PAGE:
But Global Warming is an amorphous blob…like communism. You can’t really disprove it because it just changes to accommodate new facts and adds ad-hoc hypothesis (like aerosol cooling) to deal with inconvenient facts like the lack of warming in the troposphere. It throws away inconvenient evidence, makes very vague predictions, ignores it failures, trumpets its successes. And it soldiers on.

    To all you global warming believers answer me one question: What would it take to falsify your theory? Name a precise prediction failure that would disprove AGW.

    Now I know what people will ask me? What will it take for deniers to believe in warming. To that I say:

    1. Fix your theory. I want one model – not 50. Don’t keep shifting goal posts. Tell me the model, give me some precise predictions from the model.

    2. Describe the scope of your theory exactly and precisely. I need know its domain of applicability. What is it capable of telling us or what do you think it can tell us.

    3. Test predictions within its domain of applicability repeatedly. If its successful, especially if the predictions are unlikely to get correct by chance alone I will believe it more. More success is better.

  71. #71 Joseph
    December 4, 2009

    How can you improve something that is correct.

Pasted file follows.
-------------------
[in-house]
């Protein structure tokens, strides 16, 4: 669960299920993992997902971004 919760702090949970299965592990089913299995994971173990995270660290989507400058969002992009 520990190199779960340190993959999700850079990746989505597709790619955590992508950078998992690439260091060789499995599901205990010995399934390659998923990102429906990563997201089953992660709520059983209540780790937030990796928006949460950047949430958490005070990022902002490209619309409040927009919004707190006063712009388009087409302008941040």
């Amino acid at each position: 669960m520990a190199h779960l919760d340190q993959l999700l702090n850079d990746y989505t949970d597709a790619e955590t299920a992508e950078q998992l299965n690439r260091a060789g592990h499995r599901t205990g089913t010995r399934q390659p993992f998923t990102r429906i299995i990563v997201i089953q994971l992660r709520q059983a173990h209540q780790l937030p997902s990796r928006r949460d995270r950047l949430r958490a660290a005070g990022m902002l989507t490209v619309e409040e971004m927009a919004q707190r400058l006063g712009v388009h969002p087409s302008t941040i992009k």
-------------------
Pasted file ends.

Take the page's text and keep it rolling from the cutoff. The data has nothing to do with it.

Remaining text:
@assman: Not every observational science can be based on exact models like Newton’s laws. For example, that smoking causes lung cancer is well established, but there’s no precise model that will tell me if someone will develop lung cancer. There are approximate models. Every study will produce a different model.

    The same is true of, say, the lifecycle of stars, the heritability of human traits, all of economics, etc.

  72. #72 Michael
    December 4, 2009

    assman wrote:

    Firstly you don’t test observations

    Reading comprehension: FAIL.

    assman wrote:

    However global warming can be tested

    That’s the one thing you wrote I can agree with. Yes, it is quite simple – they are called thermometers.

    And on Newton’s theories- you know that they were replaced with more precise theories don’t you?? (Hint -ever heard of Einstein??). Oops.

  73. #73 lab rat in training
    December 4, 2009

    I been a programmer for along time too. I say one thing to the Mr. Lambert. It ain’t real hard to remove the silly semicolon to make a run and then replace it. You simply have no idea the context during which the comment was ‘live’ and when it was an idle comment. This code text is after all just a segment with no time stamp. You know that well if you claim to be a computer scientist.

    Your only legitimate response should have been “what did the comment do and when did it do it?”. I’m afraid that past that point you are editorializing.

    To Phil Jones; show all the code and all the data, deliver to all other interested scientists your reports and articles. Let the world see your work and reproduce it; otherwise, leave your doctorate at the door as you leave the building.

  74. #74 Joseph
    December 4, 2009

    Your only legitimate response should have been “what did the comment do and when did it do it?”.